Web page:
The Consumer Electronics Association has produced another survey to demonstrate how "dramatically" the public is starting to catch on to HD, all of a sudden. The CEA stats released this week find that nearly half of all consumers "plan to" make their next television purchase an HD set.
If this sounds like deja vu all over again, it's because CEA has found for years that a lot of consumers would love to have purchased HD hardware--until they actually got to the store and noticed the price points of HD hardware versus ED and SD. Fortunately, prices are coming down rather noticeably now.
Nine out of 10 adults are now aware of at least "one term" used to refer to high-definition television, such as "digital television" or "HDTV." Also, more than three-quarters of U.S. adults say they are "familiar with details" about DTV sets. No details were given. CEA said "84 percent of consumers have seen an HDTV [demo] somewhere in the last 12 months..."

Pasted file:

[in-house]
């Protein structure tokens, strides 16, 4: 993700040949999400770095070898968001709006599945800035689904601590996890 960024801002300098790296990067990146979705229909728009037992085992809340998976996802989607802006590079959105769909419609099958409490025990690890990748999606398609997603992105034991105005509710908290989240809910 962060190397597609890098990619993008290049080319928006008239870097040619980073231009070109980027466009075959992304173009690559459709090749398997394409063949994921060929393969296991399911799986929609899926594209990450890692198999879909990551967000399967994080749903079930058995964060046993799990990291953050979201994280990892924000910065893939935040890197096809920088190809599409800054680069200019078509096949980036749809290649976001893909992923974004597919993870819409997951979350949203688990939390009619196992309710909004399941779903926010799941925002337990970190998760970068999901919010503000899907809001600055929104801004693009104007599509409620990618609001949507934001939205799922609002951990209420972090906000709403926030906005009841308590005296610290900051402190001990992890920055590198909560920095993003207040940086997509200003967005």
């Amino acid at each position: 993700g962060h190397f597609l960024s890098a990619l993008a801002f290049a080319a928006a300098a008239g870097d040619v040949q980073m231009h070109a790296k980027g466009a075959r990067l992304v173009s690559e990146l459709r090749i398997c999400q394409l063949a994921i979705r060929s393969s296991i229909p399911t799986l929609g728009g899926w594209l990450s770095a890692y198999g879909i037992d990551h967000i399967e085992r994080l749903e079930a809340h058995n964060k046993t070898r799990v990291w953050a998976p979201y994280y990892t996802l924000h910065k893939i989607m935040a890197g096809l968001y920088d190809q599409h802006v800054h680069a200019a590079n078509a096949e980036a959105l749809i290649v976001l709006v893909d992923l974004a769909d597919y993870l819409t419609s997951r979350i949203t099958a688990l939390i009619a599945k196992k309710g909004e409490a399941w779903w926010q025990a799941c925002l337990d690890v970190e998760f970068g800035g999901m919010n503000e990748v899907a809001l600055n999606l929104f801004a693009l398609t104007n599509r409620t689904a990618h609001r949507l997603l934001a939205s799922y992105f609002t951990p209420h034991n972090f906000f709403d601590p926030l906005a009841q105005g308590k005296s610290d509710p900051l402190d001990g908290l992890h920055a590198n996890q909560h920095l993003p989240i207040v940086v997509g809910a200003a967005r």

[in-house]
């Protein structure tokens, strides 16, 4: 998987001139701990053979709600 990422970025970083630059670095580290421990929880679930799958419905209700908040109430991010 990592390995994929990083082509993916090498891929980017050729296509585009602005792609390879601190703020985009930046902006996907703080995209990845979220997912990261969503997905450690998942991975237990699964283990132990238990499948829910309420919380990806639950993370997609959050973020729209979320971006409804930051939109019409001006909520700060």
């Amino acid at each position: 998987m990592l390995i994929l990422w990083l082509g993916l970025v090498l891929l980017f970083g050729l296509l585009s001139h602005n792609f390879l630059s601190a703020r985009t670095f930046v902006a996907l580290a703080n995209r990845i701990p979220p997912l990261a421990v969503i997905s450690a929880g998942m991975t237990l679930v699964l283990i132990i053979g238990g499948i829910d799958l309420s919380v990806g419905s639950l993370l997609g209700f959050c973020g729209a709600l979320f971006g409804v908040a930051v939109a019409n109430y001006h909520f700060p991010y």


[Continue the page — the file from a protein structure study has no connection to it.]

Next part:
When consumers who receive signals via antenna on their primary receivers were asked what they would do if they could no longer receive those signals, 52 percent (up from 46 percent in 2003) said they "might" buy a digital-to-analog STB converter. Also, two-thirds of these same antenna people (up from 57 percent in 2003) again said they "might" subscribe to a cable or satellite service.
According to some new figures just released from In-Stat, total U.S. home HD penetration is now at about 3 percent (based on an estimated four million units sold that can receive HD content in some form).
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